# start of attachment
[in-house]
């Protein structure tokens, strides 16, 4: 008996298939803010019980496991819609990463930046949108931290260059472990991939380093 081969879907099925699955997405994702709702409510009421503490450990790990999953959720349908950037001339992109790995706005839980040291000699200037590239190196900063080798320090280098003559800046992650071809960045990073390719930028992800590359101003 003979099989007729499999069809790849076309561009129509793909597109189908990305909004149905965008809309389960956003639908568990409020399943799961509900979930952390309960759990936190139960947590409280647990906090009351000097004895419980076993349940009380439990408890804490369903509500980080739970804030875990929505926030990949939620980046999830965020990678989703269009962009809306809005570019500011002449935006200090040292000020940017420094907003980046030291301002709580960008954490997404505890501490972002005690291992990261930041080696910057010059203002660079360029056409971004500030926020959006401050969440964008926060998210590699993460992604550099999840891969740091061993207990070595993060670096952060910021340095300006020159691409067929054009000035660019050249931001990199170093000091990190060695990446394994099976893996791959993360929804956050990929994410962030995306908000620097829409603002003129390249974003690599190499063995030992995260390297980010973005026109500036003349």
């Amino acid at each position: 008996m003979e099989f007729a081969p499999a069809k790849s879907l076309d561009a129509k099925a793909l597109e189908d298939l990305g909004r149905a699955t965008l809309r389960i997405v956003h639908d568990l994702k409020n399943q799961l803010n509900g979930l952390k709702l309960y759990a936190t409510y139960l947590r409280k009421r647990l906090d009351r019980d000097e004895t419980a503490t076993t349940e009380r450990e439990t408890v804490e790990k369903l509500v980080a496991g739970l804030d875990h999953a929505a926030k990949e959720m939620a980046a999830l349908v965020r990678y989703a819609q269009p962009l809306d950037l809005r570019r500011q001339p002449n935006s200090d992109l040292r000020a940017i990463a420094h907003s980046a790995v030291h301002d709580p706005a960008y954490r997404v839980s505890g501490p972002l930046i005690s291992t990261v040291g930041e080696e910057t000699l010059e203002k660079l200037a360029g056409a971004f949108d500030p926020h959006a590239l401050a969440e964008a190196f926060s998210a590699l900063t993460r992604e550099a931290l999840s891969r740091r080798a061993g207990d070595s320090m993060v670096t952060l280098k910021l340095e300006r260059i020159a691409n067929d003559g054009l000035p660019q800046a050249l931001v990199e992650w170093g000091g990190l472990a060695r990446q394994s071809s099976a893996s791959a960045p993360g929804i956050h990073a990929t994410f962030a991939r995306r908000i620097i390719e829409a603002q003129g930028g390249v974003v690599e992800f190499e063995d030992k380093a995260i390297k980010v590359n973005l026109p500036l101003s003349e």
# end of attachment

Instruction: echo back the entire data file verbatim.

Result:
[in-house]
């Protein structure tokens, strides 16, 4: 008996298939803010019980496991819609990463930046949108931290260059472990991939380093 081969879907099925699955997405994702709702409510009421503490450990790990999953959720349908950037001339992109790995706005839980040291000699200037590239190196900063080798320090280098003559800046992650071809960045990073390719930028992800590359101003 003979099989007729499999069809790849076309561009129509793909597109189908990305909004149905965008809309389960956003639908568990409020399943799961509900979930952390309960759990936190139960947590409280647990906090009351000097004895419980076993349940009380439990408890804490369903509500980080739970804030875990929505926030990949939620980046999830965020990678989703269009962009809306809005570019500011002449935006200090040292000020940017420094907003980046030291301002709580960008954490997404505890501490972002005690291992990261930041080696910057010059203002660079360029056409971004500030926020959006401050969440964008926060998210590699993460992604550099999840891969740091061993207990070595993060670096952060910021340095300006020159691409067929054009000035660019050249931001990199170093000091990190060695990446394994099976893996791959993360929804956050990929994410962030995306908000620097829409603002003129390249974003690599190499063995030992995260390297980010973005026109500036003349």
């Amino acid at each position: 008996m003979e099989f007729a081969p499999a069809k790849s879907l076309d561009a129509k099925a793909l597109e189908d298939l990305g909004r149905a699955t965008l809309r389960i997405v956003h639908d568990l994702k409020n399943q799961l803010n509900g979930l952390k709702l309960y759990a936190t409510y139960l947590r409280k009421r647990l906090d009351r019980d000097e004895t419980a503490t076993t349940e009380r450990e439990t408890v804490e790990k369903l509500v980080a496991g739970l804030d875990h999953a929505a926030k990949e959720m939620a980046a999830l349908v965020r990678y989703a819609q269009p962009l809306d950037l809005r570019r500011q001339p002449n935006s200090d992109l040292r000020a940017i990463a420094h907003s980046a790995v030291h301002d709580p706005a960008y954490r997404v839980s505890g501490p972002l930046i005690s291992t990261v040291g930041e080696e910057t000699l010059e203002k660079l200037a360029g056409a971004f949108d500030p926020h959006a590239l401050a969440e964008a190196f926060s998210a590699l900063t993460r992604e550099a931290l999840s891969r740091r080798a061993g207990d070595s320090m993060v670096t952060l280098k910021l340095e300006r260059i020159a691409n067929d003559g054009l000035p660019q800046a050249l931001v990199e992650w170093g000091g990190l472990a060695r990446q394994s071809s099976a893996s791959a960045p993360g929804i956050h990073a990929t994410f962030a991939r995306r908000i620097i390719e829409a603002q003129g930028g390249v974003v690599e992800f190499e063995d030992k380093a995260i390297k980010v590359n973005l026109p500036l101003s003349e």